• 66°

Papier-mâché creates teamwork in new ways

Art is often a solitary occupation. One person pouring over a painting or picture or poem for long periods on their own.

But one Stanly teacher believes it should be as much a group exploration as a personal one.

“Because none of us ever do things on our own,” said Stacy Bottoms, an art teacher at West Stanly Middle School.

So as each school year ends, he challenges his seventh and eighth graders to create artwork together. Usually out of papier-mâché — a form of sculpture that uses a water and glue mixture to bind strips of newsprint to a frame or mold.

“It’s not easy, so it takes everybody,” Bottoms said.

Split up into groups of 4-6, he puts someone with good leadership or communication skills in each group — not unlike an employer might do in a work space.

“Too often we try to separate (the arts) from the practical when really they go hand in hand,” Bottoms said.

For instance, the first thing making art requires is thinking through the final product. What do students want to make exactly? Why?

Sometimes they find the solution in a common interest, Bottoms noted. One group of eighth graders this year decided to make a deer since many of them go deer hunting.

Another might come from something they find inspiring. One group wanted to show its support for law enforcement officers so they decided to make a police badge.

After that, it’s a matter of figuring out not only how to work the papier-mâché, but also how

to work with each other. Who is going to do what, or how one person can help another.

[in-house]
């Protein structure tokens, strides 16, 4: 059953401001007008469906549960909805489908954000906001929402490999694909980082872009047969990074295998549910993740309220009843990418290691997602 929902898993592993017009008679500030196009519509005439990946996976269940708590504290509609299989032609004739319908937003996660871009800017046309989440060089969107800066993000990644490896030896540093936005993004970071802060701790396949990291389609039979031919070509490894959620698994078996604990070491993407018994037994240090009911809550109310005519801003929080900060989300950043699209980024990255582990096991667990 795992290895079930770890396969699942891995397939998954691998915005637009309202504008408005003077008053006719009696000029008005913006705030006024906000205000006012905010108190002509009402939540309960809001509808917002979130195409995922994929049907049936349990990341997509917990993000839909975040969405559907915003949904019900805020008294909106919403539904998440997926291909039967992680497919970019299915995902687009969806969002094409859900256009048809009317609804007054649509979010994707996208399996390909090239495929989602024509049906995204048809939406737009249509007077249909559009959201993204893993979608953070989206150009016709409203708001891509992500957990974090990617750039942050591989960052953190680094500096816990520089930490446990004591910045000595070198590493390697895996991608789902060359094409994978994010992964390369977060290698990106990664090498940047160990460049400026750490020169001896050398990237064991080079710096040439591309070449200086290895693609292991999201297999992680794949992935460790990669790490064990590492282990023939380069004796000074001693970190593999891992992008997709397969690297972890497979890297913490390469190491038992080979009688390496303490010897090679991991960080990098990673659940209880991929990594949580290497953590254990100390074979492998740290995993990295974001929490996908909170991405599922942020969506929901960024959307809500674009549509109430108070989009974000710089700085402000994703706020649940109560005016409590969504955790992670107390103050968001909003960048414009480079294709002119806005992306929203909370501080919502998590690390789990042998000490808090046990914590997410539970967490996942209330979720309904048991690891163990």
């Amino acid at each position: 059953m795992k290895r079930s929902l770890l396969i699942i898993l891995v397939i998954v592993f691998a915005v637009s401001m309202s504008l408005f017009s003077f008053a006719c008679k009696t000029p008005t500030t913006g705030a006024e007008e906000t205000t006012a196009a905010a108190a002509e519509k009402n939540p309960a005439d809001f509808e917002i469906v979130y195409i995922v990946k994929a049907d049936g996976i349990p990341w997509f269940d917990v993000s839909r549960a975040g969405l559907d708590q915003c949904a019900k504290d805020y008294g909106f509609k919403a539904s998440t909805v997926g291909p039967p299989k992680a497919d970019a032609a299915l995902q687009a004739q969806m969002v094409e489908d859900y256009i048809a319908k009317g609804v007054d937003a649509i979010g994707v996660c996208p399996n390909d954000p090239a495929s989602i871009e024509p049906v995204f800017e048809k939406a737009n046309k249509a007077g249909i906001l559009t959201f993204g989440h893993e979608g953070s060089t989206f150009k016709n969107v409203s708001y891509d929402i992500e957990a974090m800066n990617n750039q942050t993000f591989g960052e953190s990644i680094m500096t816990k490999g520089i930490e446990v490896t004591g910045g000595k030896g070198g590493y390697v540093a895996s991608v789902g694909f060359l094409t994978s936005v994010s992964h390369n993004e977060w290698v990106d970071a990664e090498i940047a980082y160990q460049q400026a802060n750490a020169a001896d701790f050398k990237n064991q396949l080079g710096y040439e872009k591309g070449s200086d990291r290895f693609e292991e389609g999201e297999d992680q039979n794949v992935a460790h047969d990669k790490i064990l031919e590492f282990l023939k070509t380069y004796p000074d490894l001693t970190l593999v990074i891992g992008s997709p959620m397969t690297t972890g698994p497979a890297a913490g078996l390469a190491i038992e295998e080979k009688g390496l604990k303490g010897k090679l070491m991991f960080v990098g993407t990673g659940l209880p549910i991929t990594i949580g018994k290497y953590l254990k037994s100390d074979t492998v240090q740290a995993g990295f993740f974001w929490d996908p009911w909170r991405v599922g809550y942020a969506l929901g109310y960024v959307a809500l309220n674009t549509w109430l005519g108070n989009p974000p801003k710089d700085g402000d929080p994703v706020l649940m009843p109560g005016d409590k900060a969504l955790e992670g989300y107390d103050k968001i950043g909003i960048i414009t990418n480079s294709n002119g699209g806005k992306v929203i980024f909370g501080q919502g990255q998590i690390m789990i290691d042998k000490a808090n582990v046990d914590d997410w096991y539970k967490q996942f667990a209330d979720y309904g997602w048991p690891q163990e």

In the end, it all proves a lot noisier and more complicated than most people picture an art project to be. But Bottoms says it’s worth it.

“If they didn’t know each other before, they really do after this,” Bottoms said.

And the papier-mâché pieces always turn out stunning, too. From watermelons, to Coca-Cola cans, to Mad Hatter hats, they’re as creative as anything Bottoms could come up with, he said.

These are some of the papier-mâché creation students made this year.

Art teacher Stacy Bottoms joined students in their project by making the Star-Wars themed helmet on the left. One of his groups also made the Viking helmet pictured on the right.

In fact, while the projects were all on display this year, someone offered to buy the police badge students made.

“The group was so amazed by that,” Bottoms said. “That someone would want to buy their artwork.”

As summer continues, he hopes students remember to spend some of that free time creating with others.

“We can all use people who keep us creative,” Bottoms said.

Contact Shannon Beamon at 704-982-0816 or shannon.beamon@stanlynewspress.com.